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Ethn Dis. 2010 Summer;20(3):244-50.

Racial and ethnic differences in weight management behavior by weight perception status.

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  • 1National Center for Health Statistics, Centers for Disease Control and Prevention, Hyattsville, MD, USA. rrdorsey@gmail.com



To examine racial/ethnic differences in the relationship between weight perception and weight management behaviors among overweight and obese adults.


The study examined a nationally representative sample of 11,319 non-Hispanic White, non-Hispanic Black and Mexican American overweight and obese adults aged > or = 20 years from the 1999-2006 National Health and Nutrition Examination Survey.


Body mass index (BMI, defined as weight in kilograms divided by height in meters squared) was used to categorize overweight (25 < or = BMI < 30) and obesity (BMI > or = 30). Measured height and weight were used to calculate BMI. Subjects reported self-perception of weight status (correct perception and misperception) and weight management behaviors over the previous 12 months (trying to lose weight, trying not to gain weight, and having a desired weight goal). Weight perception stratified logistic regression was used to model odds of weight management behavior by race/ethnicity.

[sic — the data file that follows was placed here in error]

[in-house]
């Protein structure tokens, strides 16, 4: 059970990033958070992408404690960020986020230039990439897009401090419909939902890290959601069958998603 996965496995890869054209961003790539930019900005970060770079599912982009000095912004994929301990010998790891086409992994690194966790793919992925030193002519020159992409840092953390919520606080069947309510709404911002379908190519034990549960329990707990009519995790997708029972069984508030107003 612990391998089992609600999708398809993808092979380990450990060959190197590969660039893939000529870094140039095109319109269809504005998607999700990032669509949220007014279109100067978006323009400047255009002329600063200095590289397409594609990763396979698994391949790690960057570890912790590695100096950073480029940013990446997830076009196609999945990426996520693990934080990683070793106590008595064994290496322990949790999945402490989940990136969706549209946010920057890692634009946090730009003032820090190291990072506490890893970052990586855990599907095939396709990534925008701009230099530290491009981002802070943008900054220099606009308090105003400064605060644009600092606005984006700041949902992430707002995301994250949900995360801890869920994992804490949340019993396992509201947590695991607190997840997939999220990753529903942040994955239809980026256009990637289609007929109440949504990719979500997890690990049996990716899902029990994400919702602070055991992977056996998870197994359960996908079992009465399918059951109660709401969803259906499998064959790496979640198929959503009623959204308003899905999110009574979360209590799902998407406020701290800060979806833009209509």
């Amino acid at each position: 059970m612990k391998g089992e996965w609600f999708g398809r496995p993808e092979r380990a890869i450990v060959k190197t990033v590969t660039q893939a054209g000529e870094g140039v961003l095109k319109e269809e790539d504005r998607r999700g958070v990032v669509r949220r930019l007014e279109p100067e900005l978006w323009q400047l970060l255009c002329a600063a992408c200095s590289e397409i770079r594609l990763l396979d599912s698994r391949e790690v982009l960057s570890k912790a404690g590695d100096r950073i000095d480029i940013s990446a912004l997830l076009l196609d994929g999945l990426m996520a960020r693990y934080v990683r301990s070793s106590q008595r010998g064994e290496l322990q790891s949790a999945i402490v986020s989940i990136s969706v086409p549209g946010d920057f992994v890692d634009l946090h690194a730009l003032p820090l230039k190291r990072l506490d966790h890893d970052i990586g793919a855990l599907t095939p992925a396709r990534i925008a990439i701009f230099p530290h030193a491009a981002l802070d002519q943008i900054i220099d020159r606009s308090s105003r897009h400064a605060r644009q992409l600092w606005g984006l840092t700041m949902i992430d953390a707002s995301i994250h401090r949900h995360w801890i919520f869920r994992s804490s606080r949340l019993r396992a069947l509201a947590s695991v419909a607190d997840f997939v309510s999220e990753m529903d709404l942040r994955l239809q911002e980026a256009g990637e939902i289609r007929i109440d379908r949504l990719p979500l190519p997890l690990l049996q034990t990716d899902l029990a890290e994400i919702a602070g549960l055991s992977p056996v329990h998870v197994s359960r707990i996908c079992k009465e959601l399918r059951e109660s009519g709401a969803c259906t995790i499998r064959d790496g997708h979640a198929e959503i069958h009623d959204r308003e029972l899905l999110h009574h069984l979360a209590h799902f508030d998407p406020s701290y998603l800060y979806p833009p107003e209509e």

Among overweight and obese non-Hispanic White, non-Hispanic Black, and Mexican American adults, correct weight perception was positively associated with weight management behavior. In multiple logistic regression models, overweight non-Hispanic Blacks with a weight misperception were less likely to have tried to lose weight (adjusted odds ratio [aOR] = .7; 95% confidence interval [Cl] = .5,1.0) or to have tried not to gain weight (aOR = .7; 95% CI = .5,1.0) compared to overweight non-Hispanic Whites with a weight misperception. Among the obese with a misperception, non-Hispanic Blacks were less likely to desire to weigh less compared to non-Hispanic Whites (aOR = .5; 95% CI = .3,.9).


Weight perception was associated with weight management behaviors, and this relationship varied by race/ethnicity. Weight perception may need to be addressed among overweight and obese individuals to increase appropriate weight management behaviors, particularly among minority communities.

[PubMed - indexed for MEDLINE]
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